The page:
Dumore Toolpost Grinders Duplex Toolpost Grinders
As well as toolpost, drill, flexible-shaft and hand grinders, the America Dumore company also made - over many decades - several small, very high-speed drill presses including one for jewellery work, the Type A, with a lever-action lifted table and a motor built into the head casting. These drills were not intended for heavy work and generally had a capacity limited from a No.80 drill bit to 1/8" in brass, aluminium, copper, plastic and other relatively soft materials. Still available today - as the Series 16 Sensitive Drill Press - it remains in much the same form as the earlier versions, though with the motor built into the head and not a separate unit from one of Dunmore's regular lines. Fitted with a column in solid steel and a cast iron base, the drill is very heavy and rigid; it has a head that can be adjusted up and down the column and then locked in place, the drill feed being by lifting the table using handwheel-turned rack-and-pinion gearing. Large, easily-gripped and turned handwheels are provided that make adjustment of the various parts as easy as possible. The DC motor fitted drives the chuck directly, speed being varied by using either a foot or table-top controller. Another American-made high-speed, high-precision drill press with similar characteristics is the Cameron, a machine also still in production.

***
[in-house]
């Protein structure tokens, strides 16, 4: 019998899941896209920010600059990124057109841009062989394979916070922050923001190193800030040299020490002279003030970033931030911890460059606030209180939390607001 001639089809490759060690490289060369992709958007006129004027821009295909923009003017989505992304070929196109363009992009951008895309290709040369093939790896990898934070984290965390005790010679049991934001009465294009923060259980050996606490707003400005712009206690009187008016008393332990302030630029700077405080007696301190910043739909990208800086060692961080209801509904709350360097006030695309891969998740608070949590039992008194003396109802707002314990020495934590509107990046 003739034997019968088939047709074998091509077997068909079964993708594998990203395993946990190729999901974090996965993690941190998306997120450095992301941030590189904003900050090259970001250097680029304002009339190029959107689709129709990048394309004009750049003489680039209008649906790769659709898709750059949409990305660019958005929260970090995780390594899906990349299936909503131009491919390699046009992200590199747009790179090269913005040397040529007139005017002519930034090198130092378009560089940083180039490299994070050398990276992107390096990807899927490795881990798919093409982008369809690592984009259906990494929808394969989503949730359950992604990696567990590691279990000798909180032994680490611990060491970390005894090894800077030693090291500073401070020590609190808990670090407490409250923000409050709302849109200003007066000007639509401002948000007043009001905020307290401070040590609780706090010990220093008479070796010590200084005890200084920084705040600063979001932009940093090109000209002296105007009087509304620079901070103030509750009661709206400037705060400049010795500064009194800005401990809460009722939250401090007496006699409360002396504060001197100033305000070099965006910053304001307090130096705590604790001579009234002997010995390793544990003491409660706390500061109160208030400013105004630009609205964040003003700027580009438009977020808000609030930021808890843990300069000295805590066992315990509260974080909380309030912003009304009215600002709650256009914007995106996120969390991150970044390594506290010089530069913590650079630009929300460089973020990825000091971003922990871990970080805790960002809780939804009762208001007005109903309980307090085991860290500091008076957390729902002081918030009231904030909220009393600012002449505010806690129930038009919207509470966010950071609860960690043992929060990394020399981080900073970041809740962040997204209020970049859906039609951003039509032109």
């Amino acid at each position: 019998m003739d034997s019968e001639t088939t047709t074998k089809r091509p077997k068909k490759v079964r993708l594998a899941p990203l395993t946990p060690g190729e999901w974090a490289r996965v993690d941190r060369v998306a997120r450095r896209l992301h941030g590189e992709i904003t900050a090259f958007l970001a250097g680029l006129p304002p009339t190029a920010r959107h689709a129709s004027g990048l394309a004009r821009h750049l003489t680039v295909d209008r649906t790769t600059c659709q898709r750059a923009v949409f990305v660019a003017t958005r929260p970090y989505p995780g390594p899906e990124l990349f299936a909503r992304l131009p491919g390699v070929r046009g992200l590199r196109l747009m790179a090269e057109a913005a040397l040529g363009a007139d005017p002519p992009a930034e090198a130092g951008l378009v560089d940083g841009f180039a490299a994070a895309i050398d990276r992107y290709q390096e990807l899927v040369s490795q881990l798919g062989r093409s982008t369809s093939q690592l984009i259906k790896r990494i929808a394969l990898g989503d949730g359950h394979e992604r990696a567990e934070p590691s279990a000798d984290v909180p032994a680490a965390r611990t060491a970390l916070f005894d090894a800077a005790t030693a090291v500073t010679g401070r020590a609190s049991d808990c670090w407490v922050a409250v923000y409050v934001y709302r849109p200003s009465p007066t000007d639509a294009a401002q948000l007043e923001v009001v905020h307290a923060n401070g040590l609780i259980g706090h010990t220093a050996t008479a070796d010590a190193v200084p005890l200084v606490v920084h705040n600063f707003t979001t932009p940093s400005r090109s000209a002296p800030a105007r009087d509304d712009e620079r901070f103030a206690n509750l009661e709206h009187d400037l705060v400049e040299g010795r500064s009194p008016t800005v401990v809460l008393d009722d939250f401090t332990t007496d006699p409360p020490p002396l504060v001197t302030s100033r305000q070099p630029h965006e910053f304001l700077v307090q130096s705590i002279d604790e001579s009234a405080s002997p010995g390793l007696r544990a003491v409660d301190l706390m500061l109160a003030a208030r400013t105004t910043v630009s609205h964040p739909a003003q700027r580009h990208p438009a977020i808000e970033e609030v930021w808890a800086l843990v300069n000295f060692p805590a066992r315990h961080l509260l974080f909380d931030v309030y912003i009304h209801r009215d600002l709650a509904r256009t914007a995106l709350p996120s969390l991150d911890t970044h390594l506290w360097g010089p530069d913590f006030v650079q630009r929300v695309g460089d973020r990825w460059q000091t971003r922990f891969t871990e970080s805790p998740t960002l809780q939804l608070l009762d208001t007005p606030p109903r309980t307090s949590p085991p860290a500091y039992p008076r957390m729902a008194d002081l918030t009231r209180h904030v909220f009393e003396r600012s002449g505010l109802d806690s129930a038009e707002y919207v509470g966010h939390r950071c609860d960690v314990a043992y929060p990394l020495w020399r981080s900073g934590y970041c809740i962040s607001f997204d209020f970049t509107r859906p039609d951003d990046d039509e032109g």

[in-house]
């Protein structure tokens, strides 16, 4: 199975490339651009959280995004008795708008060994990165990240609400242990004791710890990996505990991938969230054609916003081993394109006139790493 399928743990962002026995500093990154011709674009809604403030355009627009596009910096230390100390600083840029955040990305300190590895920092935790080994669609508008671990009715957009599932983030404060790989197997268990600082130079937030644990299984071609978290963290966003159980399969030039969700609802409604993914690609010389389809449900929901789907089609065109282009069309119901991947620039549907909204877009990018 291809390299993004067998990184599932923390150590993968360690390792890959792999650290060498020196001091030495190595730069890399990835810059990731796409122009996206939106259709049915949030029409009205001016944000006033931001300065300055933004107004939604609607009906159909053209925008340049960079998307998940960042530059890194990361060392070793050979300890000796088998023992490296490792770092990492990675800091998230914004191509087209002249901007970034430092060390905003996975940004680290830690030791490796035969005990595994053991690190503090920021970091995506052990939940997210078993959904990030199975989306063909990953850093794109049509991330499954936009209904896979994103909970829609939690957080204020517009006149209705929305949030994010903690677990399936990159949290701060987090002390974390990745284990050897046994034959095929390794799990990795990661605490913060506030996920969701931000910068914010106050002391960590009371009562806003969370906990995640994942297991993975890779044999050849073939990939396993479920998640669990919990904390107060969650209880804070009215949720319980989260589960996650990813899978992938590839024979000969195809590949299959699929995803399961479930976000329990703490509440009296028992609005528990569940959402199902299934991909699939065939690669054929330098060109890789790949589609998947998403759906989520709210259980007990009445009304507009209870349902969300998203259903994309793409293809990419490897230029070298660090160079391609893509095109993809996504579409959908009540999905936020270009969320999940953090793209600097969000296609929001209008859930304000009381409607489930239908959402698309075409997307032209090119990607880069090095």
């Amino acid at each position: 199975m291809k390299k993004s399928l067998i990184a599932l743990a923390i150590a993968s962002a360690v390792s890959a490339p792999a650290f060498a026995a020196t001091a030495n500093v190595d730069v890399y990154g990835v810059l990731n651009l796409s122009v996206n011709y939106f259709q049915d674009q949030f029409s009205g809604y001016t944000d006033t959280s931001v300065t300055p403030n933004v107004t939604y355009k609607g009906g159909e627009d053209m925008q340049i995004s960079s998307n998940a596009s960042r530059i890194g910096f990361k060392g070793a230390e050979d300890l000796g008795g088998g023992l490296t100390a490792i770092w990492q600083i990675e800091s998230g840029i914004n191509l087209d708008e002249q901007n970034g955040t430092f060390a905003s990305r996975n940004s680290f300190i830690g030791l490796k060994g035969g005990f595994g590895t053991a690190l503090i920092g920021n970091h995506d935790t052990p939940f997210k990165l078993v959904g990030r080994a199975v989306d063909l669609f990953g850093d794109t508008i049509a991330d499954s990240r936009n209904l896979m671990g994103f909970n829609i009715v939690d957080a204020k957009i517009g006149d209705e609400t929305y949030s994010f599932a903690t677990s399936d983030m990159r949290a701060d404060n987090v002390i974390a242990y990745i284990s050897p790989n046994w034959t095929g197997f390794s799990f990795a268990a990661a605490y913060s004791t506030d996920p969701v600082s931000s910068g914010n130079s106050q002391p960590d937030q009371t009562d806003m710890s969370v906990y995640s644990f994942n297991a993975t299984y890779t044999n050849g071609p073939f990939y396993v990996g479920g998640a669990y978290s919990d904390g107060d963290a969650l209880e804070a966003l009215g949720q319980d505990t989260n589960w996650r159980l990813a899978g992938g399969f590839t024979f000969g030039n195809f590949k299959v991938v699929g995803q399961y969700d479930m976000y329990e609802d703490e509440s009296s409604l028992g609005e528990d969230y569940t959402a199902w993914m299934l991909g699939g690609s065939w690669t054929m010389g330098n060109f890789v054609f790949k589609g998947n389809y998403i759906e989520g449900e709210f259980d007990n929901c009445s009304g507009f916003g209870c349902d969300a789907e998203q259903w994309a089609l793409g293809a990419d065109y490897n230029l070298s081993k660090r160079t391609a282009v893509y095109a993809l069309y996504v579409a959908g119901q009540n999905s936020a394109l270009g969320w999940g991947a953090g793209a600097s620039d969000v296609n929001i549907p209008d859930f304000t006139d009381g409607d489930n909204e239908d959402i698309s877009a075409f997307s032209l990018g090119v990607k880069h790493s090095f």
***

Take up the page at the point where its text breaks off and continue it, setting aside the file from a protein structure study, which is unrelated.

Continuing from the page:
One drill press discovered appears to be very different and, with its box-like structure and a large, rectangular and flat table suggests that it might have been a one-off, special order for something like work on early printed circuit boards. The machine carries a badge that, although it cannot be read, finishes with the number 10.80 - so suggesting that the range of "Numbered Drills" that it was intended to work with would have ranged from a No.10 (0.1935") down to a No.80 (0 0.0135").
A very special Dumore precision drill press was also produced with a round table attached to a screw-feed driven compound slide assembly that allowed longitudinal and traverse movements. Each axis was fitted with a dial indicator and the table's elevation, by rack and pinion gearing, incorporated a micrometer depth stop with an especially large dial. For accurate spotting a microscope was also fitted. The unit, which might have been made by the English concern Kelston Engineering in Fishponds, Bristol (who built Domore machines under licence) was supplied to the Ferranti - once an important company prominent in power grid systems and defence electronics - and, in 1951, the maker of an early computer, the Ferranti Mark 1.
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